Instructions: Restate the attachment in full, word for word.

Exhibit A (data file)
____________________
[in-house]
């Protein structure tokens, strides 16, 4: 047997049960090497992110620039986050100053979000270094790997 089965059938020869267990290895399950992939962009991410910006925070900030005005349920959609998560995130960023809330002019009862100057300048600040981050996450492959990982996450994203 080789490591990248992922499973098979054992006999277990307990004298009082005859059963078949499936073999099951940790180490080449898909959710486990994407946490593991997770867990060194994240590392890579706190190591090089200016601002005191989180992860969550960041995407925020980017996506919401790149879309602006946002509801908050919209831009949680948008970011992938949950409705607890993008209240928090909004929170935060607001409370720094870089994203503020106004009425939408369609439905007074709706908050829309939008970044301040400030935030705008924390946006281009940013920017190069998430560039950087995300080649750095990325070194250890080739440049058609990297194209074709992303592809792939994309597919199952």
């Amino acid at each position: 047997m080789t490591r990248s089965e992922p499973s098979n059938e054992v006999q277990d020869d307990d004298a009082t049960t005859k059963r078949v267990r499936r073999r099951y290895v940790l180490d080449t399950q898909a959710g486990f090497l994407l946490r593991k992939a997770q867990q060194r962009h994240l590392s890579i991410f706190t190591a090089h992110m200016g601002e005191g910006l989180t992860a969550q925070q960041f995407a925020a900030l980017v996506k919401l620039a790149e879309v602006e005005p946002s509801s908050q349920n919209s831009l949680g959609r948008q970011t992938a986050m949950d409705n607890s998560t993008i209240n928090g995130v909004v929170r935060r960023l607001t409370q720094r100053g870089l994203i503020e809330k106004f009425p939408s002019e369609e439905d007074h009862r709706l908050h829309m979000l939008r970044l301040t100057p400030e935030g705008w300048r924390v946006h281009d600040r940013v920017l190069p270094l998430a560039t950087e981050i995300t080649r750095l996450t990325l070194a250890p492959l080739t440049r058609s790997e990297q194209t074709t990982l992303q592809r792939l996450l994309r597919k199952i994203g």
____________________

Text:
[in-house]
């Protein structure tokens, strides 16, 4: 047997049960090497992110620039986050100053979000270094790997 089965059938020869267990290895399950992939962009991410910006925070900030005005349920959609998560995130960023809330002019009862100057300048600040981050996450492959990982996450994203 080789490591990248992922499973098979054992006999277990307990004298009082005859059963078949499936073999099951940790180490080449898909959710486990994407946490593991997770867990060194994240590392890579706190190591090089200016601002005191989180992860969550960041995407925020980017996506919401790149879309602006946002509801908050919209831009949680948008970011992938949950409705607890993008209240928090909004929170935060607001409370720094870089994203503020106004009425939408369609439905007074709706908050829309939008970044301040400030935030705008924390946006281009940013920017190069998430560039950087995300080649750095990325070194250890080739440049058609990297194209074709992303592809792939994309597919199952």
């Amino acid at each position: 047997m080789t490591r990248s089965e992922p499973s098979n059938e054992v006999q277990d020869d307990d004298a009082t049960t005859k059963r078949v267990r499936r073999r099951y290895v940790l180490d080449t399950q898909a959710g486990f090497l994407l946490r593991k992939a997770q867990q060194r962009h994240l590392s890579i991410f706190t190591a090089h992110m200016g601002e005191g910006l989180t992860a969550q925070q960041f995407a925020a900030l980017v996506k919401l620039a790149e879309v602006e005005p946002s509801s908050q349920n919209s831009l949680g959609r948008q970011t992938a986050m949950d409705n607890s998560t993008i209240n928090g995130v909004v929170r935060r960023l607001t409370q720094r100053g870089l994203i503020e809330k106004f009425p939408s002019e369609e439905d007074h009862r709706l908050h829309m979000l939008r970044l301040t100057p400030e935030g705008w300048r924390v946006h281009d600040r940013v920017l190069p270094l998430a560039t950087e981050i995300t080649r750095l996450t990325l070194a250890p492959l080739t440049r058609s790997e990297q194209t074709t990982l992303q592809r792939l996450l994309r597919k199952i994203g």